The Snow Walker

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For the fantasy novel series, see Snow-Walker.
The Snow Walker
Snow walker.jpg
Theatrical release poster
Directed by Charles Martin Smith
Produced by William Vince
Robert Merilees
Written by Charles Martin Smith
Based on "Walk Well, My Brother
by Farley Mowat
Starring Barry Pepper
Kiersten Warren
Robin Dunne
Jon Gries
Annabella Piugattuk
James Cromwell
Music by Mychael Danna
Paul Intson
Cinematography David Connell
Paul Sarossy
Jon Joffin
Edited by Alison Grace
Production
company
Snow Walker/Walk Well Productions
Distributed by Infinity Media
Lions Gate Films
Release dates
  • September 11, 2003 (2003-09-11) (TIFF)
  • March 5, 2004 (2004-03-05) (Limited)
Running time 103 minutes
Country Canada
Language English
Box office $201,149[1]

The Snow Walker is a 2003 Canadian adventure film written and directed by Charles Martin Smith and starring Barry Pepper. Based on the short story "Walk Well, My Brother" by Farley Mowat, the film is about a Canadian bush pilot whose life is changed through an encounter with a young Inuit woman and their challenge to survive the harsh conditions of the Northwest Territories following an airplane crash.[2] The film won six Leo Awards, including Best Lead Performance by a Male (Barry Pepper), and was nominated for nine Genie Awards, including Best Motion Picture, Best Performance by an Actor (Barry Pepper), Best Performance by an Actress (Annabella Piugattuk), and Best Adapted Screenplay (Charles Martin Smith).[3]

Plot[edit]

In the summer of 1953, Canadian bush pilot Charlie Halliday (Barry Pepper)—a brash former World War II bomber pilot based in Yellowknife—is flying a routine job in the Queen Maud Gulf on the Arctic Ocean when he encounters a small band of Inuit people who plead for his help. They are traveling with a sick young woman, Kanaalaq (Annabella Piugattuk), and they ask Charlie to fly her to a hospital. Charlie suspects she has tuberculosis. At first he refuses, but when they offer him two valuable walrus tusks for his help, he reluctantly agrees to take her to Yellowknife.

During the flight, the airplane develops engine trouble, and they crash land near the shore of a glacial lake. Charlie and Kanaalaq are unharmed, but the aircraft is disabled. They are in the middle of a vast tundra in the Northwest Territories, the radio is broken, and they have a meager amount of supplies. To make matters worse, he is hundreds of miles from the route he submitted in his original flight plan, so any rescue operation would not know where to look. Charlie is overwhelmed with a sense of doom, and he sees his Inuit companion as an unwelcome burden.

Charlie estimates they are about one hundred miles from the closest town. Believing their chances of survival are slim if they both wait with the airplane, Charlie leaves Kanaalaq behind to look for help on his own. He soon learns, however, that he is unprepared for the challenges presented by this harsh and unforgiving land. One morning he awakens surrounded by a storm of mosquitoes, which force him to flee shoeless across the jagged rocks before collapsing. Kanaalaq appears above him and begins treating his wounds and bites with mud and grass. She feeds him and mends his clothes. Gradually, Charlie regains his strength and is healed through Kanaalaq's patient care. Charlie comes to appreciate this young woman's gifts, and together they learn to communicate with each other.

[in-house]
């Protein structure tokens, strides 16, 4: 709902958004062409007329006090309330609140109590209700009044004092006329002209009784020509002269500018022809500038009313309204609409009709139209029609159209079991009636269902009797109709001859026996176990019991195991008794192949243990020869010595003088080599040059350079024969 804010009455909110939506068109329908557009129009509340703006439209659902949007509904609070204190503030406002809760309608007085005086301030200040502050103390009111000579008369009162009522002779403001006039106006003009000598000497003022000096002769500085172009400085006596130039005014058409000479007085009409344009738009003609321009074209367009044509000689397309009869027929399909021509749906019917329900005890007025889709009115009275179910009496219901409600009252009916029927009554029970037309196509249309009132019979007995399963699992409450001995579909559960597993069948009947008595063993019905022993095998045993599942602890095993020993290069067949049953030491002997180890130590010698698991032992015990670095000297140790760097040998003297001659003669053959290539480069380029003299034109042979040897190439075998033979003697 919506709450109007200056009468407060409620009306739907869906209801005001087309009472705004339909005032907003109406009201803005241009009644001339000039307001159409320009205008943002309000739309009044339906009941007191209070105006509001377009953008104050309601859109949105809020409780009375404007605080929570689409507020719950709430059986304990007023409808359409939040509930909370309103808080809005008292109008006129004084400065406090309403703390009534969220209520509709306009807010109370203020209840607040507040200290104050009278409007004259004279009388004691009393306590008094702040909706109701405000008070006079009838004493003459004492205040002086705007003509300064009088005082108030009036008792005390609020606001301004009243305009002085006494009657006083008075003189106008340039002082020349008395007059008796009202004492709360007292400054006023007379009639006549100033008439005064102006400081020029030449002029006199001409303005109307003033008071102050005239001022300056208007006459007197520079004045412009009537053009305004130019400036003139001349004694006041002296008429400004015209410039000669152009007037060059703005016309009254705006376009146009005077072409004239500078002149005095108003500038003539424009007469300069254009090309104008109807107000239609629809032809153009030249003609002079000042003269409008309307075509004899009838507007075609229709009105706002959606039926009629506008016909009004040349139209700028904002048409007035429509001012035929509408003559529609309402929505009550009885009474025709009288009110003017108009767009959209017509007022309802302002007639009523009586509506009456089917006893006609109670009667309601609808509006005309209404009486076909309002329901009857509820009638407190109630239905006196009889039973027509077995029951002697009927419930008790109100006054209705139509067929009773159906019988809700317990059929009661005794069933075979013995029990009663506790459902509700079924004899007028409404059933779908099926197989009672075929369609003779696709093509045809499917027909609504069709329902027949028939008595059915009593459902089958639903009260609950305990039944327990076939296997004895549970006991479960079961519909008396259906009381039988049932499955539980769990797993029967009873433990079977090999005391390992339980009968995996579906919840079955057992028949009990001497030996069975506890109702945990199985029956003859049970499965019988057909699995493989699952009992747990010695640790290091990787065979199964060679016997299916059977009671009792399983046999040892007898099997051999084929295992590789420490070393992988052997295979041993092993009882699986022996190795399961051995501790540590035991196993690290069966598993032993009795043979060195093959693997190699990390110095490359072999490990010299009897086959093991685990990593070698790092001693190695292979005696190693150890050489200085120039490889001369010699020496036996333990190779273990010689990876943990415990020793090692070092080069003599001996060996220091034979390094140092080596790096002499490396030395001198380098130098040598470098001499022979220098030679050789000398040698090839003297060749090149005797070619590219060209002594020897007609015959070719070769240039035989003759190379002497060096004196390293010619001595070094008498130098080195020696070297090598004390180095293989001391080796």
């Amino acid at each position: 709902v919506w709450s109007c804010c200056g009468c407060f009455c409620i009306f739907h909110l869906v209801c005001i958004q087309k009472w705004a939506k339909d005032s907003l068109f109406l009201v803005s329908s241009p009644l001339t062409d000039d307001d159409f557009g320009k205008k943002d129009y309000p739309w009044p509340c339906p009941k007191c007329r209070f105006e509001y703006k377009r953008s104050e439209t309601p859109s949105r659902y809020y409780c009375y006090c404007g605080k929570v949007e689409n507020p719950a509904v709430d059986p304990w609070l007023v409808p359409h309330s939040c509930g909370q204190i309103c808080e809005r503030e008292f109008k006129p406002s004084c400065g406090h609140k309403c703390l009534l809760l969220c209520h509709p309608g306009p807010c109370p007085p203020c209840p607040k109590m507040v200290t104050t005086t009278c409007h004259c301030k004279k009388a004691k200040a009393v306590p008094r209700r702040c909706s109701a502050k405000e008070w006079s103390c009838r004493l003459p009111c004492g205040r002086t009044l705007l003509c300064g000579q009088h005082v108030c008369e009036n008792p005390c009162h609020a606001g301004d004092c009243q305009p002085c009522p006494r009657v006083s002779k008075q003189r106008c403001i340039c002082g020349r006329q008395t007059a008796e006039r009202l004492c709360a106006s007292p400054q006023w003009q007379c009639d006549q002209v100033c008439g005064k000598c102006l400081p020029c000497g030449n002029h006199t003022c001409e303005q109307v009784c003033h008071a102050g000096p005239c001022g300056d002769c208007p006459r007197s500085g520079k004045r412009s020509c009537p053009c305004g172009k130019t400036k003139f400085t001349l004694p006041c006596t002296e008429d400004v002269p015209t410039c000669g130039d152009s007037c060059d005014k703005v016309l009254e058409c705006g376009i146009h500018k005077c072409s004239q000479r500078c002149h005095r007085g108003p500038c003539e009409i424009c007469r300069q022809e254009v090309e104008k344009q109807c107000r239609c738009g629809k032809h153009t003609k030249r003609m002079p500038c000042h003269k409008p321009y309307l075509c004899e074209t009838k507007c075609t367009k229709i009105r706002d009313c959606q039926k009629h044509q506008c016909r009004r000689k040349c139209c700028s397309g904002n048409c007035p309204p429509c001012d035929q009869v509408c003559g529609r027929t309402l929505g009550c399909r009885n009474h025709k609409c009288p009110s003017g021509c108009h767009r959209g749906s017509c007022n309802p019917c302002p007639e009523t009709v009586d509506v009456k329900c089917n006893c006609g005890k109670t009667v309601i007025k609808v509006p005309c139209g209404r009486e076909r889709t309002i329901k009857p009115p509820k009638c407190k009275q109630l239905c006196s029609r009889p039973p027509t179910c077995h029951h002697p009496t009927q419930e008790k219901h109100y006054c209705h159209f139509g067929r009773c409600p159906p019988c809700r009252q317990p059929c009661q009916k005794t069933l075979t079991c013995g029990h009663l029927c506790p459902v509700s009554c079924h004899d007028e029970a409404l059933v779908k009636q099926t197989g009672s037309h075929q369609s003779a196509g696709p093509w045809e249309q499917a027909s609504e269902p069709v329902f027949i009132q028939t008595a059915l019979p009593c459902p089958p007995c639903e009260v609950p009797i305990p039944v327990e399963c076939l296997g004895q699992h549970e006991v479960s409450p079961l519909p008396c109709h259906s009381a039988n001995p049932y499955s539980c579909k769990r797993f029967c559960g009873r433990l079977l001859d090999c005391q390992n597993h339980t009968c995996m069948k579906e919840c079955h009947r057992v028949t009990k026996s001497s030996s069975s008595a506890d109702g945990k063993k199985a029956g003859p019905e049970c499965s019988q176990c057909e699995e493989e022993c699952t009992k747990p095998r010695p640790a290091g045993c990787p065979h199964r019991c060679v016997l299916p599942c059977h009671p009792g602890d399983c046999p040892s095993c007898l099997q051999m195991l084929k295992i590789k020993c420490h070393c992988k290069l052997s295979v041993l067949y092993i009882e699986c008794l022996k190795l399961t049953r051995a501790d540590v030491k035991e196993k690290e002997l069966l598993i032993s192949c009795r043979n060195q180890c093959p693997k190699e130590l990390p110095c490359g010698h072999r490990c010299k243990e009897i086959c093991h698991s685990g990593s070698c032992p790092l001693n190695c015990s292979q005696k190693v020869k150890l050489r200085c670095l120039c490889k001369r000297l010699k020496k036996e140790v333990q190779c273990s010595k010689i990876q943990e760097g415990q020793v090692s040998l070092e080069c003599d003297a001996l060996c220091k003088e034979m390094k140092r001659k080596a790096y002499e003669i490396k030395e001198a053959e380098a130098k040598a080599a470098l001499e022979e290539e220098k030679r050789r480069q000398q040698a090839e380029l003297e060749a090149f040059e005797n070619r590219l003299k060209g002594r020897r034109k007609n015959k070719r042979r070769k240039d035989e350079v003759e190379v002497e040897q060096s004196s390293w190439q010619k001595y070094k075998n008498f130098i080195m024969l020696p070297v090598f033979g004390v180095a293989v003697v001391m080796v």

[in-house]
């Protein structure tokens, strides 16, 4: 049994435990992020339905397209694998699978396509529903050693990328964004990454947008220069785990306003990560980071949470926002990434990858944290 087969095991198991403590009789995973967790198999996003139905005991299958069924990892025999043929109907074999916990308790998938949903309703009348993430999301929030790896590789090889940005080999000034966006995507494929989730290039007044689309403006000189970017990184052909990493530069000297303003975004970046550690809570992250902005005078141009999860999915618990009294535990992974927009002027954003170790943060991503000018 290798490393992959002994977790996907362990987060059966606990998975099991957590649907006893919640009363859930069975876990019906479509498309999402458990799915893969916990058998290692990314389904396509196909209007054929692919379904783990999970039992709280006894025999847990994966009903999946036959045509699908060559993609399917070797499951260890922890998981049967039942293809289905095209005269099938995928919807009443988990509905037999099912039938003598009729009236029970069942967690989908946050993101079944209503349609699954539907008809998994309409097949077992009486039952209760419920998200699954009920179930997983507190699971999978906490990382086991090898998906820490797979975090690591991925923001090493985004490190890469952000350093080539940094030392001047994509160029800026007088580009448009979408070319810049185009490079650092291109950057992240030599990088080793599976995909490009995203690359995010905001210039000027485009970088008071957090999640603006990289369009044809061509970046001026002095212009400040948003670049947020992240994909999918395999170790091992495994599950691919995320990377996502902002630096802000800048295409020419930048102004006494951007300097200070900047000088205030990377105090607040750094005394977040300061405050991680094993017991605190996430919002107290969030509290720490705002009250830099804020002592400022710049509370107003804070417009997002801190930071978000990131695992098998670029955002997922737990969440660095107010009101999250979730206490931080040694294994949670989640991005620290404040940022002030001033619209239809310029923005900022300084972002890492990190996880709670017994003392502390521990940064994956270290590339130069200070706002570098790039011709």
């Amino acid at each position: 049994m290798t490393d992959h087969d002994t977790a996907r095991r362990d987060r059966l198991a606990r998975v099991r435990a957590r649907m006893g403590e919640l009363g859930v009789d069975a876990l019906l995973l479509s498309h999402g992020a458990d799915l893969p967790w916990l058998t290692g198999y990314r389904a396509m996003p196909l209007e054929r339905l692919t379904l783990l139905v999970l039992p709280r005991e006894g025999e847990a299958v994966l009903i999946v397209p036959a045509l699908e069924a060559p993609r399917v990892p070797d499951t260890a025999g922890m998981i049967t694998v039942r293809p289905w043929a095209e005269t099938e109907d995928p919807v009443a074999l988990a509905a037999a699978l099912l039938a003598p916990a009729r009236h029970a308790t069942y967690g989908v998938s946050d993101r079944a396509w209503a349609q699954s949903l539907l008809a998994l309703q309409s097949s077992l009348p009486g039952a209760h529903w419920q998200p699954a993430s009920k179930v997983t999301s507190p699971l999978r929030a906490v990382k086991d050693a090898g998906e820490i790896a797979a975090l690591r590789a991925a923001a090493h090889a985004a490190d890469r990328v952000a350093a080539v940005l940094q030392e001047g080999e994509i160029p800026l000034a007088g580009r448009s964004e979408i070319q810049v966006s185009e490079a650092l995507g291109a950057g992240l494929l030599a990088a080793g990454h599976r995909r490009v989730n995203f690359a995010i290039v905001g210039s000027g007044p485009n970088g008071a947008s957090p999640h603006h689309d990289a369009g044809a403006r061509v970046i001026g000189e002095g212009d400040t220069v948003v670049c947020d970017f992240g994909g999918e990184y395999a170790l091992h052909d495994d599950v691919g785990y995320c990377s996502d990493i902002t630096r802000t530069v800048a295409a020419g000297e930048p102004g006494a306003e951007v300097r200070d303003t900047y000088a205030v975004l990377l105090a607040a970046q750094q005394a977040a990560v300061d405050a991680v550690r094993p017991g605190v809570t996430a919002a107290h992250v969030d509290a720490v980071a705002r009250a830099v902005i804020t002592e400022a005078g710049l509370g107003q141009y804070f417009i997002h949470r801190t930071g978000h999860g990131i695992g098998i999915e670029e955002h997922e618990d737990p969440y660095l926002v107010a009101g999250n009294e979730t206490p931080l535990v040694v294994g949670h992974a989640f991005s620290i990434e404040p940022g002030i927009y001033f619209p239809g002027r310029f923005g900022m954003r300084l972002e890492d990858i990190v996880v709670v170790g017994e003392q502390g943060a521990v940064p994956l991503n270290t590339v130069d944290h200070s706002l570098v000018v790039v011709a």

After hearing the sound of a distant airplane, Charlie realizes they never should have abandoned the crash site. He decides they should return to their airplane, which he believes has surely been discovered by now. They set out together, but this time he is much better equipped with the watertight boots that Kanaalaq made for him. Along the way, the ailing young Inuit woman teaches the hot-tempered pilot the way to live in this tundra, and the two form a bond of respect and friendship. When they discover the ruins of another airplane crash, Kanaalaq shows Charlie how to prepare a corpse for the afterlife—in a stone burial cairn with the person's tools placed inside. She tells him that when a person is called to the afterlife, where there is much wildlife for hunting, they need the appropriate tools.

When Charlie and Kanaalaq arrive back at the crash site, they discover no sign of rescuers, and Charlie becomes deeply depressed, convinced they will not survive the oncoming winter. But Kanaalaq understands how to survive in this harsh land, and she prepares a caribou hunt using inuksuit—multiple stone structures used by the Inuit to guide caribou into areas where hunters can easily harvest them. She is able to elicit Charlie's help, and together they kill three caribou, which will provide sufficient food and pelts for the winter.

One night, Kanaalaq reveals how her father died in a snowstorm, and how her mother wandered off to die so that her children would have enough food to live. After Kanaalaq uses the pelts to create suitable winter clothing for Charlie, Charlie and Kanaalaq set out together across the tundra hoping to reach an Inuit camp or village to the north. In the coming days, Kanaalaq's condition worsens, and Charlie is forced to carry her on a sleigh he built using the valuable walrus tusks. One morning, Charlie discovers that Kanaalaq too has wandered off so that he might live. He follows her tracks in the snow, which lead to a white owl. He builds a stone burial cairn for Kanaalaq, placing her hunting and fishing tools, and the valuable walrus tusks inside for the afterlife.

In a snowstorm, Charlie approaches a small Inuit village, where he is welcomed.[4]

Cast[edit]

Production[edit]

Screenplay

Writer-director Charles Martin Smith had played Mowat in his autobiographical story Never Cry Wolf. The Hollywood-shy author Farley Mowat invited Smith to adapt any of his works. Smith chose the short story "Walk Well, My Brother" because of its simplicity, placing two people against the elements of the Northwest Territories, but incorporated elements from closely related Mowat stories in his screenplay.